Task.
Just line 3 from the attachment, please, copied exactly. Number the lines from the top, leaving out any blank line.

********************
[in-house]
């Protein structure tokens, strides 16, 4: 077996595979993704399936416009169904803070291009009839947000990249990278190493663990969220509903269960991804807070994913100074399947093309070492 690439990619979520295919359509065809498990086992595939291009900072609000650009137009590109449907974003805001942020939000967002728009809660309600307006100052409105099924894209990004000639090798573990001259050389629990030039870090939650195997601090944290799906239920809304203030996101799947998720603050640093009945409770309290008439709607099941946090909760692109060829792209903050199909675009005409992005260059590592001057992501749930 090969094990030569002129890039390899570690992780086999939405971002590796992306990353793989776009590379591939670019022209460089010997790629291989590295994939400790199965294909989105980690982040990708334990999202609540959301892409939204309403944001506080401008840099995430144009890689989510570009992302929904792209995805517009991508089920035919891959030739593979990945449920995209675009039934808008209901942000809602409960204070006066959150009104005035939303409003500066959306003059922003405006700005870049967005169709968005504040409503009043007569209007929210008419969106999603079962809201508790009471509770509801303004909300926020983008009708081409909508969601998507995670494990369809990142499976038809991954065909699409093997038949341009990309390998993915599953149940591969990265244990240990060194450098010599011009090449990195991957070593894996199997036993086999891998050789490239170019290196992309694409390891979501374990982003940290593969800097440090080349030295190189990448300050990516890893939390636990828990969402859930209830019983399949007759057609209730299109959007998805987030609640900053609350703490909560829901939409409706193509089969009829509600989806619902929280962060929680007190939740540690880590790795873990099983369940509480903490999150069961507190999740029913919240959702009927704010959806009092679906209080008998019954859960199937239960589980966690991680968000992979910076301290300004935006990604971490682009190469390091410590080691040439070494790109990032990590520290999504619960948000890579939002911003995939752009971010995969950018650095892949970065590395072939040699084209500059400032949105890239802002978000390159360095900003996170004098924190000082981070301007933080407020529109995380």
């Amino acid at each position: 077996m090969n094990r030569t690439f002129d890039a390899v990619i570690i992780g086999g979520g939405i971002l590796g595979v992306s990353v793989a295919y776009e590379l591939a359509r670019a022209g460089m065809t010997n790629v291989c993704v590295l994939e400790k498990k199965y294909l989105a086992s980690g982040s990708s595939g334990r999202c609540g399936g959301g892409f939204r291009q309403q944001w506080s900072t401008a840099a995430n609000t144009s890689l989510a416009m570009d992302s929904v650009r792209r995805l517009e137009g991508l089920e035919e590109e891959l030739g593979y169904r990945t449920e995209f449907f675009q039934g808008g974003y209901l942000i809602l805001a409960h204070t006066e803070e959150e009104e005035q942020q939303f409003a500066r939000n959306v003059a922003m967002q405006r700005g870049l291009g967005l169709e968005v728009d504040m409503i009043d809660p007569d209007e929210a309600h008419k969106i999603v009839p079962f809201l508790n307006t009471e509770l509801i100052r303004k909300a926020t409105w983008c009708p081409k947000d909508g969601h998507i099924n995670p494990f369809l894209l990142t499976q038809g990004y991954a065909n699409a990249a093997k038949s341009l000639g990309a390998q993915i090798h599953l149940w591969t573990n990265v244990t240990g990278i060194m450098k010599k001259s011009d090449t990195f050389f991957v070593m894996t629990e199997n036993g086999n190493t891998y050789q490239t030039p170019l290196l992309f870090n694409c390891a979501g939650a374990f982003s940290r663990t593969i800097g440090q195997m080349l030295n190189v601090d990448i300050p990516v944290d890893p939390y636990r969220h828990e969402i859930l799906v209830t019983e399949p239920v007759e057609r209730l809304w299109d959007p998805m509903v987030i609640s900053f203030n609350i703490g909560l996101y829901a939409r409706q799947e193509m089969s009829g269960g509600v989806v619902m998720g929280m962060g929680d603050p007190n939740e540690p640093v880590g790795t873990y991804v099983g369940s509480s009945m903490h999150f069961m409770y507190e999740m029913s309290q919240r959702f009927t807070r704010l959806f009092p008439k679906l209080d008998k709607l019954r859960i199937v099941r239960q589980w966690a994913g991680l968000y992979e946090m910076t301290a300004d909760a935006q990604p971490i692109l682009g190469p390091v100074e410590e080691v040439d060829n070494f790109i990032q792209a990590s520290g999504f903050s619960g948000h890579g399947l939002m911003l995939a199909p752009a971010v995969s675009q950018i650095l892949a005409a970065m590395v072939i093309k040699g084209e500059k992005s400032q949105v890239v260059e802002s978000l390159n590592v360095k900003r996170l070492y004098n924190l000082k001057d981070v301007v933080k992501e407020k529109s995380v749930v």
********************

């Amino acid at each position: 077996m090969n094990r030569t690439f002129d890039a390899v990619i570690i992780g086999g979520g939405i971002l590796g595979v992306s990353v793989a295919y776009e590379l591939a359509r670019a022209g460089m065809t010997n790629v291989c993704v590295l994939e400790k498990k199965y294909l989105a086992s980690g982040s990708s595939g334990r999202c609540g399936g959301g892409f939204r291009q309403q944001w506080s900072t401008a840099a995430n609000t144009s890689l989510a416009m570009d992302s929904v650009r792209r995805l517009e137009g991508l089920e035919e590109e891959l030739g593979y169904r990945t449920e995209f449907f675009q039934g808008g974003y209901l942000i809602l805001a409960h204070t006066e803070e959150e009104e005035q942020q939303f409003a500066r939000n959306v003059a922003m967002q405006r700005g870049l291009g967005l169709e968005v728009d504040m409503i009043d809660p007569d209007e929210a309600h008419k969106i999603v009839p079962f809201l508790n307006t009471e509770l509801i100052r303004k909300a926020t409105w983008c009708p081409k947000d909508g969601h998507i099924n995670p494990f369809l894209l990142t499976q038809g990004y991954a065909n699409a990249a093997k038949s341009l000639g990309a390998q993915i090798h599953l149940w591969t573990n990265v244990t240990g990278i060194m450098k010599k001259s011009d090449t990195f050389f991957v070593m894996t629990e199997n036993g086999n190493t891998y050789q490239t030039p170019l290196l992309f870090n694409c390891a979501g939650a374990f982003s940290r663990t593969i800097g440090q195997m080349l030295n190189v601090d990448i300050p990516v944290d890893p939390y636990r969220h828990e969402i859930l799906v209830t019983e399949p239920v007759e057609r209730l809304w299109d959007p998805m509903v987030i609640s900053f203030n609350i703490g909560l996101y829901a939409r409706q799947e193509m089969s009829g269960g509600v989806v619902m998720g929280m962060g929680d603050p007190n939740e540690p640093v880590g790795t873990y991804v099983g369940s509480s009945m903490h999150f069961m409770y507190e999740m029913s309290q919240r959702f009927t807070r704010l959806f009092p008439k679906l209080d008998k709607l019954r859960i199937v099941r239960q589980w966690a994913g991680l968000y992979e946090m910076t301290a300004d909760a935006q990604p971490i692109l682009g190469p390091v100074e410590e080691v040439d060829n070494f790109i990032q792209a990590s520290g999504f903050s619960g948000h890579g399947l939002m911003l995939a199909p752009a971010v995969s675009q950018i650095l892949a005409a970065m590395v072939i093309k040699g084209e500059k992005s400032q949105v890239v260059e802002s978000l390159n590592v360095k900003r996170l070492y004098n924190l000082k001057d981070v301007v933080k992501e407020k529109s995380v749930v």